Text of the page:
We met in the Ñahtó community San Francisco Xochicuautla, State of Mexico, on December 21, 22, and 23; in the Nahua community of Amilcingo, Morelos, on December 22 and 23; in the space of the Frente Popular Francisco Villa Independiente in Mexico City on December 24, 25, and 26; in Moncolva, Campeche, on December 28 and 29; in the Zapatista Caracol of Oventik, Chiapas, on December 31 and January 1; and in CIDECI in San Cristobal de las Casas, Chiapas, on January 2 and 3. We met to hold “sharings,” which means not only to share, but to learn and build together. These were “sharings” that were grown from the deep pain and rage that belongs to all of us due to the disappearance and murder of the students from the Rural Teacher’s College Raul Isidro Burgos in Ayotzinapa, Guerrero. This was a criminal act that reflects the politics of death that the bad government and the capitalists have pushed into every corner of the country and the world. These missing students are our disappeared, and we, as the National and International Sixth, the National Indigenous Congress, and the Zapatista Army for National Liberation will not cease to struggle until they are found.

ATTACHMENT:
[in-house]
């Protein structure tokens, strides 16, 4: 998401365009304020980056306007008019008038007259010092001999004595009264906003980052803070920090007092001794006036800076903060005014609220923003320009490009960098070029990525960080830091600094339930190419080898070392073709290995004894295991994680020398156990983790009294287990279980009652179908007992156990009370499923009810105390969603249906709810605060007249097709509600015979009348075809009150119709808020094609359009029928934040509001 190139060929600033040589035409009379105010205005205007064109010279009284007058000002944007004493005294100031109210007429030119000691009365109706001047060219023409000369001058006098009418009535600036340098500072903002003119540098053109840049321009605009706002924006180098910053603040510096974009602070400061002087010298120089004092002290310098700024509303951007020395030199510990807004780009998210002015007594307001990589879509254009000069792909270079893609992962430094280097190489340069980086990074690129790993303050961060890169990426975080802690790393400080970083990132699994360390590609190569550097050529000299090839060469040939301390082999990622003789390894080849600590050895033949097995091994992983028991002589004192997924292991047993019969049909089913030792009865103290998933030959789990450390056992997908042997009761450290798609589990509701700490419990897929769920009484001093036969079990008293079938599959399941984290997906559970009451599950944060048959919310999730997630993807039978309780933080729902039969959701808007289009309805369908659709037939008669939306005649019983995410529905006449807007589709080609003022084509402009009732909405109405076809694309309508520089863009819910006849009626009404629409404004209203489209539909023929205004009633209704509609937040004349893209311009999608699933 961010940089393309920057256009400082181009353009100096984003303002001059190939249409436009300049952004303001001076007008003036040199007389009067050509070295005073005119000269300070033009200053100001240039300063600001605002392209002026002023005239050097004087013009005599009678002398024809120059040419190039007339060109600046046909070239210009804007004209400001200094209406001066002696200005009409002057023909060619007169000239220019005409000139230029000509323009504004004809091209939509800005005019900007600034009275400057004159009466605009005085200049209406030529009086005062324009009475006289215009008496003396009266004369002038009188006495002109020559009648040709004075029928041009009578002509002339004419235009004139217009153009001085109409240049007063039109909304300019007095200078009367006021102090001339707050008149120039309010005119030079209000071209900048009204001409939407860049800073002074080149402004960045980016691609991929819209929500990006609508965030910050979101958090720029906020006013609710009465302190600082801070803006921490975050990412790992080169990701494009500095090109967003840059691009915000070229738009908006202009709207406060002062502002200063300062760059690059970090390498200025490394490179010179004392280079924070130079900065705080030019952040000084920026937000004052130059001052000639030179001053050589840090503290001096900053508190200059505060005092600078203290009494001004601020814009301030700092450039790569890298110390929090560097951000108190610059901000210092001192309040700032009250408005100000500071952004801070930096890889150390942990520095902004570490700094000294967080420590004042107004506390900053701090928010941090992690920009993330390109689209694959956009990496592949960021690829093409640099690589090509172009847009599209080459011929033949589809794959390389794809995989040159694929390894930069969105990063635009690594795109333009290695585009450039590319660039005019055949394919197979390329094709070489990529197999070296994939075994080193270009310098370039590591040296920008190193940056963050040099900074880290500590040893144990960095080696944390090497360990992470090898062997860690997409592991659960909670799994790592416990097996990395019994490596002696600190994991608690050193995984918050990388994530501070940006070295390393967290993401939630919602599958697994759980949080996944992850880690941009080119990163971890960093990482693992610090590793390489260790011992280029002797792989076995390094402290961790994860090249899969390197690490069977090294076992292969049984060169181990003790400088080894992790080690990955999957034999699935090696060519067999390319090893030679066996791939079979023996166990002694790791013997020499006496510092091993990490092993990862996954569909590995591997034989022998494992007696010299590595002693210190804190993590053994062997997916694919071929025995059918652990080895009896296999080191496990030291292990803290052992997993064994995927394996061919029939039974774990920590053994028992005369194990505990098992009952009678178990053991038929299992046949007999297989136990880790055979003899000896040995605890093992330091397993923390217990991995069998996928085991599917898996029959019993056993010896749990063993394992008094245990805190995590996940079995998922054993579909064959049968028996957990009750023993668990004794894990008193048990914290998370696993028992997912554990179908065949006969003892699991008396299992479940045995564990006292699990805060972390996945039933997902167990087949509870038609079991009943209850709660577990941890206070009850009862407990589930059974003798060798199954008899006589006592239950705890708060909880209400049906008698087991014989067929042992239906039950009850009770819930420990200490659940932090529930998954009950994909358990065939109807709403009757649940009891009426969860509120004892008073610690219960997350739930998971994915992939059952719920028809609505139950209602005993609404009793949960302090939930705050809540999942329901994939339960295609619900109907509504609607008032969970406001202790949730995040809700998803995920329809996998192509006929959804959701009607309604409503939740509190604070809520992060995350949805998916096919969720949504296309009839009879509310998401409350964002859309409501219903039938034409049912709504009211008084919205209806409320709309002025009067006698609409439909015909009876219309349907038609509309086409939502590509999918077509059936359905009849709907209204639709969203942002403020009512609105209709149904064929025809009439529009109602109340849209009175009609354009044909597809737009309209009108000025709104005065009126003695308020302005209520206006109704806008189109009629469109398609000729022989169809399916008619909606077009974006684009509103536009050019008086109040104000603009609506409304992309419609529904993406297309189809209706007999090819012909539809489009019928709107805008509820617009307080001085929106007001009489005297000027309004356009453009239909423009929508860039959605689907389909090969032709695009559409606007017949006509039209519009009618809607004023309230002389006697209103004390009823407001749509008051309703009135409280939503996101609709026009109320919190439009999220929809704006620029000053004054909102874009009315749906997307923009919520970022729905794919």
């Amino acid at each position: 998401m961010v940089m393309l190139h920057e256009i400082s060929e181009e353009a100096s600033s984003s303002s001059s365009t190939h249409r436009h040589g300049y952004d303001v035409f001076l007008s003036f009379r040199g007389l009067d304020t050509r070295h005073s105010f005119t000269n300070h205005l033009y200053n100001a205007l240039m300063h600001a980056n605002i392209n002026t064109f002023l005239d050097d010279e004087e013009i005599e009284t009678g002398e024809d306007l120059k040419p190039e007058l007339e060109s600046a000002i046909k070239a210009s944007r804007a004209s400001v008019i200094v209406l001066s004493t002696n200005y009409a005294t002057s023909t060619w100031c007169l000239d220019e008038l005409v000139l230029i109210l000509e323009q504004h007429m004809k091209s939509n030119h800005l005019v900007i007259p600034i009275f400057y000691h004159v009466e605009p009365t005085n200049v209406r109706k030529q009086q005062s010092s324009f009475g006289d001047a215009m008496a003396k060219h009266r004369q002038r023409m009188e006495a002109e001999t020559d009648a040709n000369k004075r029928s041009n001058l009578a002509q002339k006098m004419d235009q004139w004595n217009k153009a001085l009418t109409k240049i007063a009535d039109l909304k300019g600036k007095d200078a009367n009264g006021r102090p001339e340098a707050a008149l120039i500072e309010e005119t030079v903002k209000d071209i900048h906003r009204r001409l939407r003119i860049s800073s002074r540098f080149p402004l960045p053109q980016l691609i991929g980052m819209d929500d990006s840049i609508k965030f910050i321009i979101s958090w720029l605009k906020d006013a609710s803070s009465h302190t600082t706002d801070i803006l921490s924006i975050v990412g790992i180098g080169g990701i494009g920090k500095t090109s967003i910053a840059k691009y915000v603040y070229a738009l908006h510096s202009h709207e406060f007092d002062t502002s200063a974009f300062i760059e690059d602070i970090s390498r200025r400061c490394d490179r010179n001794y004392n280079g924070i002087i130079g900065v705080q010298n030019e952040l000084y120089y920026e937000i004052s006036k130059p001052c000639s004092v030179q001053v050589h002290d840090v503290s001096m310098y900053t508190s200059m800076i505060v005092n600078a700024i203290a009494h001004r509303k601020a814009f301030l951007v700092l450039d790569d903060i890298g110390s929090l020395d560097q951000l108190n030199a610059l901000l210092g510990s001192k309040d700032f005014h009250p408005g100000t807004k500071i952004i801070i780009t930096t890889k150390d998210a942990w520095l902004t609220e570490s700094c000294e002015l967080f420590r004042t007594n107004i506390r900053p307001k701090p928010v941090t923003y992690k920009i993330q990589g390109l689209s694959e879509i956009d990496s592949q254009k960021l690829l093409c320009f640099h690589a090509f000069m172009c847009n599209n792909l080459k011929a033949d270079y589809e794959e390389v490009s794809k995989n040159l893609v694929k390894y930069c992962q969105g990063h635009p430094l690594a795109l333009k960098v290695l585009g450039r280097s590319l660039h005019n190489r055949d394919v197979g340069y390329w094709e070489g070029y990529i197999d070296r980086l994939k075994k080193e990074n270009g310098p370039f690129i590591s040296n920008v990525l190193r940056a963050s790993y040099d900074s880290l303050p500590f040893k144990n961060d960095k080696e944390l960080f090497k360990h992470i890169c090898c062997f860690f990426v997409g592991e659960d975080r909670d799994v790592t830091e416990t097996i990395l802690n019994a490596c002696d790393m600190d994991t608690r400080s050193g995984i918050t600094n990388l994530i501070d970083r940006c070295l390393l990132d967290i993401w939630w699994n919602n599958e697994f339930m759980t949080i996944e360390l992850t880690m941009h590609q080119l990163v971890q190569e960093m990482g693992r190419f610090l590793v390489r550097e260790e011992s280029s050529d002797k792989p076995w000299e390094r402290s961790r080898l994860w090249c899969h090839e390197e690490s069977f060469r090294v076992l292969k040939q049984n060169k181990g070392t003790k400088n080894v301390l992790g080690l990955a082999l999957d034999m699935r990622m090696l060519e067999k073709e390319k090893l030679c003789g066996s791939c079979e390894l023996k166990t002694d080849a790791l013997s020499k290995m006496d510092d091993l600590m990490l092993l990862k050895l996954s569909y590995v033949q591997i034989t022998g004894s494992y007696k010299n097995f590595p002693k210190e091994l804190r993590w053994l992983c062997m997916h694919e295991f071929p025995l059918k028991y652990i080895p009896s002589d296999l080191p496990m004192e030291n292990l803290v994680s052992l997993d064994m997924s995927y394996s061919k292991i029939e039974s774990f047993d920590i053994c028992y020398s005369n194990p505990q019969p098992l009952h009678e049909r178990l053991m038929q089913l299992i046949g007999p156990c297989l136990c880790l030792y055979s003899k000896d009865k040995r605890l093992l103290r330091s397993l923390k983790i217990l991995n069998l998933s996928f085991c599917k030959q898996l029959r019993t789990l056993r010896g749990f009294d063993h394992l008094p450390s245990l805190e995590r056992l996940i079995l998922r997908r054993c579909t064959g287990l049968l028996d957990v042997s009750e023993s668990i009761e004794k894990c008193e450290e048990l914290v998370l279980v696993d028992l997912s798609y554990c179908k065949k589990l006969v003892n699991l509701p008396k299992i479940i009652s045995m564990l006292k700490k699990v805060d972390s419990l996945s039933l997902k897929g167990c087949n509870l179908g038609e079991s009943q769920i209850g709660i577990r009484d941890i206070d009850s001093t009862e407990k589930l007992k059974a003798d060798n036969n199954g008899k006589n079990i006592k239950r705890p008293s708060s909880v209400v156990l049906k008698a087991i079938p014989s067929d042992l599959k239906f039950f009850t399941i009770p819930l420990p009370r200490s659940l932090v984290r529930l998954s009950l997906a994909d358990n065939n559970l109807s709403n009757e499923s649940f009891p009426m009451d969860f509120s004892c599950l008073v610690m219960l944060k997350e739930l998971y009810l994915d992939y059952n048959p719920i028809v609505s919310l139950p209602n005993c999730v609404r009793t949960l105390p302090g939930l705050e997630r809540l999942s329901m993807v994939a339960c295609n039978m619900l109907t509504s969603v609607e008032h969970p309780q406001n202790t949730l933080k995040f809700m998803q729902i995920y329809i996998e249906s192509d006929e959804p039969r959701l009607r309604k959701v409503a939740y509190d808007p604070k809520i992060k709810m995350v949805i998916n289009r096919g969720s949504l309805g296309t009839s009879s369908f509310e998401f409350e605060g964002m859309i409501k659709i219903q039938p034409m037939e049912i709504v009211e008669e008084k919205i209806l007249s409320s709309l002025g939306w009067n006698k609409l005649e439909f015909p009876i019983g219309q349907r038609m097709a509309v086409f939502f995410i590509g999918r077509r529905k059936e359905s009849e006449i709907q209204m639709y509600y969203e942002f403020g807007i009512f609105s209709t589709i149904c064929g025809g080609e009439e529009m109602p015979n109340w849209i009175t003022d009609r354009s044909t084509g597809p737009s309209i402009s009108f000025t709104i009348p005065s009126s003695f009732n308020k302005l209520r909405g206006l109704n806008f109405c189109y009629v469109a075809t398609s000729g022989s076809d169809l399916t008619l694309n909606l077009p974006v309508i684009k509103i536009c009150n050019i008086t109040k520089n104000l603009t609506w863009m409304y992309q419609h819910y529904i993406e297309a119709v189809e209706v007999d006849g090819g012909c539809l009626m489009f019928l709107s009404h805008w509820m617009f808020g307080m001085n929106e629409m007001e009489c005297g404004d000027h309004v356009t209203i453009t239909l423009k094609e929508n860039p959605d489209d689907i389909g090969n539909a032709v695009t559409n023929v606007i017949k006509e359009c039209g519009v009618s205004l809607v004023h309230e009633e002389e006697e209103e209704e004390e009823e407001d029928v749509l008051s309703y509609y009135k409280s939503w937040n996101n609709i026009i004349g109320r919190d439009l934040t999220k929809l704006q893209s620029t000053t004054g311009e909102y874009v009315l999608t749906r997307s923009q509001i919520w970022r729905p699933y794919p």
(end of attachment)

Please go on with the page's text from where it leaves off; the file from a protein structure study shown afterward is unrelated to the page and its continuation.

The capitalists and their foremen in the bad governments have left destruction in each of our individual hearts and great destruction in the collective heart that we make up as peoples, mothers and fathers of the young people who were taken from us, and solidarity organizations, all determined to reconstruct life where the powerful have sown death and mourning.